mechanic taking tire off of rack of tires

What Tires Do I Get for My Car?

How Do I Know What Tires I Need to Get for My Car?

Our vehicles have several important components. One of these parts are your tires. Your tires need to be regularly maintained to function properly. This includes getting them rotated and balanced, checking and filling the pressure, and getting new ones.

If you have a newer model, you can often find search features that allow you to enter the make, model, and year of your car to get the proper tires for your car. However, it isn’t always that easy to find the proper tires for your car. Below, we have shared how to figure out what tires you need to get for your car.

You should also check out: How often should I check my tire pressure?

Make sure you’re getting the right tires for your vehicle

Before you buy your tires, you need to figure out how many you need to getIf your tires are newer and only one tire was impaired, you can get away with only needing to buy one tire. However, you’ll need to look at the tread wear of all your tires if they’re getting old. This can help decide if you need just a pair or a full set. Now, let’s get into where you can find the correct tire size for your vehicle. You can find this info on the tire sidewall or on the driver’s door placard. The tire size and type are seen on the tire with a mixture of letters and numbers, each with different meanings. An example of this is: P185/60R14 82H. Let’s break down each part:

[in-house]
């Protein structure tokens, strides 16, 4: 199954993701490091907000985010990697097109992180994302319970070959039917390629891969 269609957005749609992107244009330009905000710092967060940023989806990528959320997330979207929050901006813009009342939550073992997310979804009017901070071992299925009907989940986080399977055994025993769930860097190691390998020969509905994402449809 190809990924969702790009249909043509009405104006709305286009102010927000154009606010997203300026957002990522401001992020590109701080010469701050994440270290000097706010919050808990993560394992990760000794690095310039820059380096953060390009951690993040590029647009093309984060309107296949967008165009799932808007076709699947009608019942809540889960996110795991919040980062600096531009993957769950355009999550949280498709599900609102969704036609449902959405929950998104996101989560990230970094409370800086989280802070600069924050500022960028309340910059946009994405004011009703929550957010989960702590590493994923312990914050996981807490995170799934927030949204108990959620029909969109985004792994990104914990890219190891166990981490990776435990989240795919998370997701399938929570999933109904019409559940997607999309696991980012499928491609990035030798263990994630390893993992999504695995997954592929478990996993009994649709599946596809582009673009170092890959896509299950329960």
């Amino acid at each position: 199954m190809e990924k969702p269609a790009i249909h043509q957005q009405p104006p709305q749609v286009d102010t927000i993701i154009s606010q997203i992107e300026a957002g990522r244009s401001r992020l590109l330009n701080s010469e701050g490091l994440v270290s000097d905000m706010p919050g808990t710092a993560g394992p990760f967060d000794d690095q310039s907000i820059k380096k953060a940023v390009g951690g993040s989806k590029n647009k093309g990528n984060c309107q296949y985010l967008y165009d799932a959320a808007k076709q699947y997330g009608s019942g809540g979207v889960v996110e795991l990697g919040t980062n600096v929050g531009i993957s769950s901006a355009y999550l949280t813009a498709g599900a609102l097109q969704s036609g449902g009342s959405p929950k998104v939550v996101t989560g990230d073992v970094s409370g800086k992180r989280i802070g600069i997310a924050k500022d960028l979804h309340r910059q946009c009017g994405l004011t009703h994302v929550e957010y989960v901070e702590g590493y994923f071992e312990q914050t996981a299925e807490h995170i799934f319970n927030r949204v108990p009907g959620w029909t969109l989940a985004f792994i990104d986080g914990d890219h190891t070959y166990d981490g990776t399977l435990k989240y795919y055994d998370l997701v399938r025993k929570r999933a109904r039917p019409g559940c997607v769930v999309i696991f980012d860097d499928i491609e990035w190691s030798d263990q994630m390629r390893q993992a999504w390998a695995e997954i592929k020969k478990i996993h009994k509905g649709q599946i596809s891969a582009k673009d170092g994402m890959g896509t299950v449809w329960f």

stack of winter studded tires
  • Tire type: The type of tire is indicated by the “P” to indicate that it’s a passenger tire or “LT” to indicate it’s a light truck tire.
  • Tire width: This is indicated by the number immediately after the “P” or “LT” and before the forward slash. The number you see is the width of the tire in millimeters at the widest point. In our example, the tire is 185 mm.
  • Tire aspect ratio: This number indicates the ratio of the height of the tire to the width of the tire. In our example, we see that the aspect ratio is 60, which means the height is 60% of the width.
  • Tire construction: Almost every tire will have the “R” to indicate that it is radial construction. Other tire constructions include Bias or Diagonal and Solid tires.
  • Rim diameter: The rim number indicates the size of the rim that the tires fit onto. In our example, we have the number 14. This means that the tire is made for a 14-inch rim.
  • Load rating: The final defining part of the tire is the load rating which is indicated by a number and letter pairing. In our example, the load rating is 82H. The number indicates the load rating or the load it can carry its maximum PSI level. The H indicates the speed rating. This is the speed that the tire can maintain safely.

Read more: What is the Difference Between Winter Tires and All-Season Tires?

Find more tips and tricks on the Dan’s Car World blog

If you enjoyed learning how to pick out the correct tire, check out the Dan’s Car World blog for more posts like this one. We’ve covered several topics including changing your cabin air filter, changing your oil, and much more.